4. Smoking:
    • Tobacco smoke contains harmful chemicals that can damage the DNA of cervix cells and contribute to the development.
  5. Family History:
    • A family history can increase the risk, indicating a possible genetic predisposition.

Symptoms of the disease

Early stages of cervical cancer often do not produce noticeable symptoms, making regular screening crucial. When symptoms do appear, they may include:

  1. Abnormal Vaginal Bleeding:
    • This can occur between menstrual periods, after sexual intercourse, or after menopause.
  2. Unusual Vaginal Discharge:
    • Discharge that is watery, bloody, or has a foul odor can be a symptom.
  3. Pelvic Pain:
    • Pain in the pelvis or lower back may indicate advanced cervical cancer.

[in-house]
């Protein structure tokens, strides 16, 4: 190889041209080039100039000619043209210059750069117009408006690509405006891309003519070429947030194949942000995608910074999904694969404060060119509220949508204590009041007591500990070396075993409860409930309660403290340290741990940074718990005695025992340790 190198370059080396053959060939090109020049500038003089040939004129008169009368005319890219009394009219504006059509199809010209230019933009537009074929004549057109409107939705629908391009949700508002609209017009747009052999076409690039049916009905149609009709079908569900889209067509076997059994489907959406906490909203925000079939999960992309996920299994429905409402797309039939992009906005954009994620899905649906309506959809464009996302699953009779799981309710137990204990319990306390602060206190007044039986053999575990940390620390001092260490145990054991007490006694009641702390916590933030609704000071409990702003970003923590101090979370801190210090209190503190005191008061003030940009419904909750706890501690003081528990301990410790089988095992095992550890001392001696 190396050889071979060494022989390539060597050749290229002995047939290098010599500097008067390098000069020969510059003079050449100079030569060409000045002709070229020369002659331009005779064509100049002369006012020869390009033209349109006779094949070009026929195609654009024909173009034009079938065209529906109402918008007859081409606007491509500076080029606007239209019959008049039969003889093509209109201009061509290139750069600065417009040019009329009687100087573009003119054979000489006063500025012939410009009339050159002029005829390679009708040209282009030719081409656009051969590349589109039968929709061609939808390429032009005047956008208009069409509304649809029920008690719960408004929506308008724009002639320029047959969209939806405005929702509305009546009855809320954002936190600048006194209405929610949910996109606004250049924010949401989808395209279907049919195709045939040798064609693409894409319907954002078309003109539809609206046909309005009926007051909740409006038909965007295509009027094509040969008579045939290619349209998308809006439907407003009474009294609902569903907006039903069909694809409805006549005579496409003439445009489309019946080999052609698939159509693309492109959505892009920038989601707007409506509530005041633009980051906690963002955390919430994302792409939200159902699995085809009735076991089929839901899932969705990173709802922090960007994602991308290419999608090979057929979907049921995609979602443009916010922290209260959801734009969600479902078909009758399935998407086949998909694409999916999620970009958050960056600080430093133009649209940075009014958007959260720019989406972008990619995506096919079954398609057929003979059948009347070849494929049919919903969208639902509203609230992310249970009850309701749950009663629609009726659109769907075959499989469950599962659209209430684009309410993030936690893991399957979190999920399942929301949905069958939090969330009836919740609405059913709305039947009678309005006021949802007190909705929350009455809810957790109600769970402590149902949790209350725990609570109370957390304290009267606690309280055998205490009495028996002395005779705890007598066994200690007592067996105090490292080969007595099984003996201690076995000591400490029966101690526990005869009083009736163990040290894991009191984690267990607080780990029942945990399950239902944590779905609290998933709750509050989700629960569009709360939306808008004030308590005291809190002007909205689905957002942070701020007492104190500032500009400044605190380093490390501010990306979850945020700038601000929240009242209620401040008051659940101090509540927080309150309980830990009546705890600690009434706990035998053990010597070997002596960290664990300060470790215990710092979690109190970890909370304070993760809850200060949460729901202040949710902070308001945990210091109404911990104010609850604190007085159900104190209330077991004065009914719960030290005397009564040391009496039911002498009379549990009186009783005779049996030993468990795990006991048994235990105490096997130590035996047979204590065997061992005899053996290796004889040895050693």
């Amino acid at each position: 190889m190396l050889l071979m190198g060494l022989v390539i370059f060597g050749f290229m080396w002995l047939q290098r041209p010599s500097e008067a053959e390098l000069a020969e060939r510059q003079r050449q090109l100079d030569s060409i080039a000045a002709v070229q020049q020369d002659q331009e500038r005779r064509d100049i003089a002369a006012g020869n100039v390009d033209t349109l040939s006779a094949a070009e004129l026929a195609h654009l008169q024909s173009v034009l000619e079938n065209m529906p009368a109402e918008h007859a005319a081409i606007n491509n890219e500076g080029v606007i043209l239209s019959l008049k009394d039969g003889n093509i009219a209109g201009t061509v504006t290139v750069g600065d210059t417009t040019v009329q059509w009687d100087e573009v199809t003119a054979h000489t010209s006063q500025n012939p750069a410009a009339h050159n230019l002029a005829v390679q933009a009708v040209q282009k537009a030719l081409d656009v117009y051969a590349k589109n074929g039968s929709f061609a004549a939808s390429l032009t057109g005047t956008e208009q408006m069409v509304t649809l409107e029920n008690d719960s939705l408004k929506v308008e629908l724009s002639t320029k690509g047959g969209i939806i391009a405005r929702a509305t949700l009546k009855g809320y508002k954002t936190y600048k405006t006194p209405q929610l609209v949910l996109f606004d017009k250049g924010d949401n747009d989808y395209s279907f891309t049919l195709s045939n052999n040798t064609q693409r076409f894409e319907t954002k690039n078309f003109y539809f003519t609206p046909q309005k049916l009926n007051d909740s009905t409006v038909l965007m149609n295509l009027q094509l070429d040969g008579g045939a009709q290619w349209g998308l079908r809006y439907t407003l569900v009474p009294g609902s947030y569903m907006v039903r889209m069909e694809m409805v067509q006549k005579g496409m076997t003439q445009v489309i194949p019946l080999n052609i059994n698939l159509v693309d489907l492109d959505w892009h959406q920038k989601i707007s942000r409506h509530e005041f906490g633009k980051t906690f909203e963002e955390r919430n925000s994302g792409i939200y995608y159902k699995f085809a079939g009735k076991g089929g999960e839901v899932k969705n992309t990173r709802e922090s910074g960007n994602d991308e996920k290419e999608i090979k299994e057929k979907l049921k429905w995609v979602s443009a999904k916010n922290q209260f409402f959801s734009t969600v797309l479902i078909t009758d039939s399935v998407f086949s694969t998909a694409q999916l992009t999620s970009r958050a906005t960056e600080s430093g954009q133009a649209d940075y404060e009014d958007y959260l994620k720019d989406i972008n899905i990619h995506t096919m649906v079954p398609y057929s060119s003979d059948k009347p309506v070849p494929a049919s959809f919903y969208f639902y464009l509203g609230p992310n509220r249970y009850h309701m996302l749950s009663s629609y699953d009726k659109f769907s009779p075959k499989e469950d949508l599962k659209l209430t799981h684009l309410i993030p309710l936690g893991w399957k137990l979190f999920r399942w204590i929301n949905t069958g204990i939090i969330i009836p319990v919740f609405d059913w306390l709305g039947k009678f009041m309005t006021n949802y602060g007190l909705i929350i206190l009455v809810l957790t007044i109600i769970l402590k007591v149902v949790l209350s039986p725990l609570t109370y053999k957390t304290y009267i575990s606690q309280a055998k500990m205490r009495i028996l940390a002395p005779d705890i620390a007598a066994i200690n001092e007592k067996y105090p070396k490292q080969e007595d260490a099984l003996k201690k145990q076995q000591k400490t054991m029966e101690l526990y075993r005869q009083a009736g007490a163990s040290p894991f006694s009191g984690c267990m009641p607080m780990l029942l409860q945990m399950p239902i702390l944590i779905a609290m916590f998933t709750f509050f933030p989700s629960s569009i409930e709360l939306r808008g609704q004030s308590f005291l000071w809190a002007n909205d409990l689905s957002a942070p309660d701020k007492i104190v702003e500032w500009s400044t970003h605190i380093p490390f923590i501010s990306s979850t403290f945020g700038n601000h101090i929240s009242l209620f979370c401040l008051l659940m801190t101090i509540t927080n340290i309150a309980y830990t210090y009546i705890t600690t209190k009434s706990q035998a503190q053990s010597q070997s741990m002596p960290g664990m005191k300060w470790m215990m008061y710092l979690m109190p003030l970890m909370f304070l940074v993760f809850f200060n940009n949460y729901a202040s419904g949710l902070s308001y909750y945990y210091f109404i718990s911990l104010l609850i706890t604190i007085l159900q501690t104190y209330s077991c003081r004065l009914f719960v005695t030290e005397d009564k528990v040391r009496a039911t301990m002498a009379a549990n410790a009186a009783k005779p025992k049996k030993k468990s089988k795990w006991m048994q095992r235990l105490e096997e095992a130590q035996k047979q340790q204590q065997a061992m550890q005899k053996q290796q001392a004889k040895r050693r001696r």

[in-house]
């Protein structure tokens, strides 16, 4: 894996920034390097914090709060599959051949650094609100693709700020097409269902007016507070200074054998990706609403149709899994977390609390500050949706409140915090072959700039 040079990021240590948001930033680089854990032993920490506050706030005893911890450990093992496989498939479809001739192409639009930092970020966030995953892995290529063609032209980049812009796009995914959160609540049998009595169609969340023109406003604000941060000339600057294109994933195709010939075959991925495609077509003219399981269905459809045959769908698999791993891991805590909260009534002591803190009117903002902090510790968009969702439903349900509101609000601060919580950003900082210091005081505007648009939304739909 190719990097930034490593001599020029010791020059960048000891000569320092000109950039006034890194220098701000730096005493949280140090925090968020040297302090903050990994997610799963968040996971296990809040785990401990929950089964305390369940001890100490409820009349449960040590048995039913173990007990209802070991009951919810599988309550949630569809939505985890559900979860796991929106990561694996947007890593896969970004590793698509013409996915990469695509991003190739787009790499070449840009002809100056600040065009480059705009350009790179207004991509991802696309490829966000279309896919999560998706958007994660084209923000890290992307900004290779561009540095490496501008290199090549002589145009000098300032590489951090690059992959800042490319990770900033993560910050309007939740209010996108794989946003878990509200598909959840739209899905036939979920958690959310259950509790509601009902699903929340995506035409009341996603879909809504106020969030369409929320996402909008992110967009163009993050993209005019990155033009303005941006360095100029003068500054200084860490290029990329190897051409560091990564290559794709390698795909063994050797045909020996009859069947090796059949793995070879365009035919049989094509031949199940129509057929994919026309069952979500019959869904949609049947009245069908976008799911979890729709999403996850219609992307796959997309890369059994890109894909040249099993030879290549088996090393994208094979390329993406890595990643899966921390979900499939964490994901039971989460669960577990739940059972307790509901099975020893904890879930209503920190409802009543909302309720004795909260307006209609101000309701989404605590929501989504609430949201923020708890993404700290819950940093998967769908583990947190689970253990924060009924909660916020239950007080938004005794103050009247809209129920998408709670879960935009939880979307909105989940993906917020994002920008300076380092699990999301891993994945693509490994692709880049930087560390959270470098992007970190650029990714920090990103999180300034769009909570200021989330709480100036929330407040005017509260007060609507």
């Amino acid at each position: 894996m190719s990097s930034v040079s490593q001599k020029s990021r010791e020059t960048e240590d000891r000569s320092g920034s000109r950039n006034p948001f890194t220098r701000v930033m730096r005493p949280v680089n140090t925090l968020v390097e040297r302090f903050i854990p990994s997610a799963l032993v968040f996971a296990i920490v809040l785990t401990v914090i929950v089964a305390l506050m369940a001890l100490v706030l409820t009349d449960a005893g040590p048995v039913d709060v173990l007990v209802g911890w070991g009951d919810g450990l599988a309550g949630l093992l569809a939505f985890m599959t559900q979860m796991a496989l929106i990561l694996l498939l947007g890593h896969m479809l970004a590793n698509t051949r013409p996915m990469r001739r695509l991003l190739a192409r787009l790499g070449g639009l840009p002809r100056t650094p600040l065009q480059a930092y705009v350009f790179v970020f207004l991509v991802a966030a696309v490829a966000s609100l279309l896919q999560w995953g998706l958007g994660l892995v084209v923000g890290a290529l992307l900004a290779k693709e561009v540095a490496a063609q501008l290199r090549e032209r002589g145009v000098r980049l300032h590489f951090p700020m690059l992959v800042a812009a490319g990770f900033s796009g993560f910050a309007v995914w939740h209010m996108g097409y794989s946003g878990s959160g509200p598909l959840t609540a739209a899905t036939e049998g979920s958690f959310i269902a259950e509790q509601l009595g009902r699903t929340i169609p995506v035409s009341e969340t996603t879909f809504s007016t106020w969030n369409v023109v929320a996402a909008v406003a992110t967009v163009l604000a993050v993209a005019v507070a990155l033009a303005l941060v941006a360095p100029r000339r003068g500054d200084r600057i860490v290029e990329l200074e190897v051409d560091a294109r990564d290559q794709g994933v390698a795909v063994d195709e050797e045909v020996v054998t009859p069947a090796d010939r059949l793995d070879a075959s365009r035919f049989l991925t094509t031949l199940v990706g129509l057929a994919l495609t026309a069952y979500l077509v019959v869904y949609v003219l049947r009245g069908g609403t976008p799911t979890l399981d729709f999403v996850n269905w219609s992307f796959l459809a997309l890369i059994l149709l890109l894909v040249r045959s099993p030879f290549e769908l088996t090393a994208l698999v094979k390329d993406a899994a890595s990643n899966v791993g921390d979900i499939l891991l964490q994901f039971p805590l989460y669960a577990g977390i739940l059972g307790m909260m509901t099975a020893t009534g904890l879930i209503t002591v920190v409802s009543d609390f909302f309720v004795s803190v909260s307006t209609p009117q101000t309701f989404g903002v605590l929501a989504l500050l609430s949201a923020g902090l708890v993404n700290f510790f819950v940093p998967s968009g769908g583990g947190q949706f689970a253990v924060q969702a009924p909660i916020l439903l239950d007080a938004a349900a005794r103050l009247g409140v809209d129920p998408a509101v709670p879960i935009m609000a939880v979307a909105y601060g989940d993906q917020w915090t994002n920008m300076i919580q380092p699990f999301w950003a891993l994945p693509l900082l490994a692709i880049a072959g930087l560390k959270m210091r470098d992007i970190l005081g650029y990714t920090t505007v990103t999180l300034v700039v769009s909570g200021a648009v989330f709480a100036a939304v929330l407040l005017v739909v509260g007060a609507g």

4. Pain During Intercourse:
    • Discomfort or pain during sexual intercourse can be a symptom of cervical cancer.

Screening the disease

Screening is a critical preventive measure that can detect precancerous changes in the cervix, allowing for early intervention and treatment. The two primary methods for screening are:

  1. Pap Test (Pap Smear):
    • The Pap test involves collecting cells from the cervix and examining them under a microscope to detect abnormalities. Regular Pap tests can identify changes in cervical cells before they turn into cancer.
  2. HPV Test:
    • The HPV test detects the presence of high-risk HPV types in cervical cells. It can be done alone or in combination with a Pap test (co-testing).

Recommended Screening Guidelines

  • Ages 21-29:
    • Women should have a Pap test every three years.
  • Ages 30-65: